What if I have a change in a susceptibility gene for Alzheimer Disease?
As of June 2019, over 20 genes that are thought to lead to a susceptibility to develop Alzheimer Disease (AD) have been identified. The genetic variants identified in these susceptibility genes leads to a small increased risk for AD (less than 2% for most of the identified genes). It is important to realize that having a genetic variant in a susceptibility gene is not the same as having a mutation that actually is known to cause AD. Scientists are still doing active research to understand how the susceptibility genes may interact with genes that are known to cause AD. If you are found to have a change in a susceptibility gene for AD, it is important to know which gene was tested and what our current knowledge is about this gene. You may want to consult with a genetic counselor to understand more about any genetic testing results you have. Genetic counselors can be found on the National Society of Genetic Counselors website.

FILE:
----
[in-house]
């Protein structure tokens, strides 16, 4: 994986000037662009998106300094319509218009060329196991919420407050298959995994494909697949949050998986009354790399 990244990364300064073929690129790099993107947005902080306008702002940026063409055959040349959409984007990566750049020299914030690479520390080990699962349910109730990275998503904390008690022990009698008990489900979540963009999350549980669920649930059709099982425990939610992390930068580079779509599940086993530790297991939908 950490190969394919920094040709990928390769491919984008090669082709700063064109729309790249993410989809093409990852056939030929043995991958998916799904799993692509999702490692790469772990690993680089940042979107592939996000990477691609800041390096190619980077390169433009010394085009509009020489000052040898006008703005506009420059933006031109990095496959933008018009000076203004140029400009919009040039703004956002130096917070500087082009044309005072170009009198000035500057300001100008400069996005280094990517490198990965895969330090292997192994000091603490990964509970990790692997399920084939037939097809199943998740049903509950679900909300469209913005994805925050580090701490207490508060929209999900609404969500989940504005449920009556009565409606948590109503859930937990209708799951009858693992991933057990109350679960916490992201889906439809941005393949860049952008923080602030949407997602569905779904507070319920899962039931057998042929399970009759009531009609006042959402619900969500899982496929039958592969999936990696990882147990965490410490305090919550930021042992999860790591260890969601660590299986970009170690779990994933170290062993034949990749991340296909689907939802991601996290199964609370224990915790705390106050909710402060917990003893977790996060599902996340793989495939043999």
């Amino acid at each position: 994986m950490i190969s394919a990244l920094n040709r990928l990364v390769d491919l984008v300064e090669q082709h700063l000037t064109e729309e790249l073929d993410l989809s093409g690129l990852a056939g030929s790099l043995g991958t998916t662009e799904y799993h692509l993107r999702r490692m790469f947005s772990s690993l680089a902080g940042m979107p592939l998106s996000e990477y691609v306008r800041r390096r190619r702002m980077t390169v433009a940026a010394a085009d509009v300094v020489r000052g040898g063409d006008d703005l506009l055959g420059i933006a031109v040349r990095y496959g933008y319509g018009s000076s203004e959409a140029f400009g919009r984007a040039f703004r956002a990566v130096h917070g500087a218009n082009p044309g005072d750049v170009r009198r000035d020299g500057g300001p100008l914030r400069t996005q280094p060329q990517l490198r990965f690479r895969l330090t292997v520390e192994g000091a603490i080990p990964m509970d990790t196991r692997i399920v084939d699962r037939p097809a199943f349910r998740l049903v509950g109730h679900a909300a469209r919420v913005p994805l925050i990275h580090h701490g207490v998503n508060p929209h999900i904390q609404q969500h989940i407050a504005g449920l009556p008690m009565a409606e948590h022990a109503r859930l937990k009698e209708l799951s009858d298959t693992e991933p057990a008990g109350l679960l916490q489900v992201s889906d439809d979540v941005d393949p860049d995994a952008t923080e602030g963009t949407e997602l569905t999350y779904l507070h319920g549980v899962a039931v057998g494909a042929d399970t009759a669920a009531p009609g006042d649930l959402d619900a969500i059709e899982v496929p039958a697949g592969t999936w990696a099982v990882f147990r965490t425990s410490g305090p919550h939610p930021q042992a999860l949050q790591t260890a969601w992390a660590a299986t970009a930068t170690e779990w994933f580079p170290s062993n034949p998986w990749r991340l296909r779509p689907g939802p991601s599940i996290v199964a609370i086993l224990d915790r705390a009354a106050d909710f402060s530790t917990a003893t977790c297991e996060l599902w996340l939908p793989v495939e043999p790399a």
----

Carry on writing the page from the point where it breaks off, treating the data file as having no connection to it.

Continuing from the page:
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How long do people live once they began developing symptoms of Alzheimer Disease?
Once a person develops symptoms of Alzheimer disease, they usually live 8 to 10 years. This varies from person to person. Some people who have Alzheimer disease will live more than ten years and others will live less than eight years. People with Alzheimer disease most often pass away from pneumonia and poor nutrition. Regular follow up with your neurologist and other healthcare specialists can ensure the person who has Alzheimer Disease is getting proper medical care and treatment. When AD becomes severe, a caregiver or living in an assisted living facility is helpful to ensure the person who has AD is being cared for appropriately.
How can I learn about how to pay for all of the costs associated with Alzheimer Disease?
The Alzheimer’s Association provides patients with resources to help them with their finances. You can learn about how to get the most out of your insurance but also it can help you prepare for the future. People who have Alzheimer Disease usually qualify for disability. Click here to learn more about applying for disability if you or a loved one has Alzheimer Disease.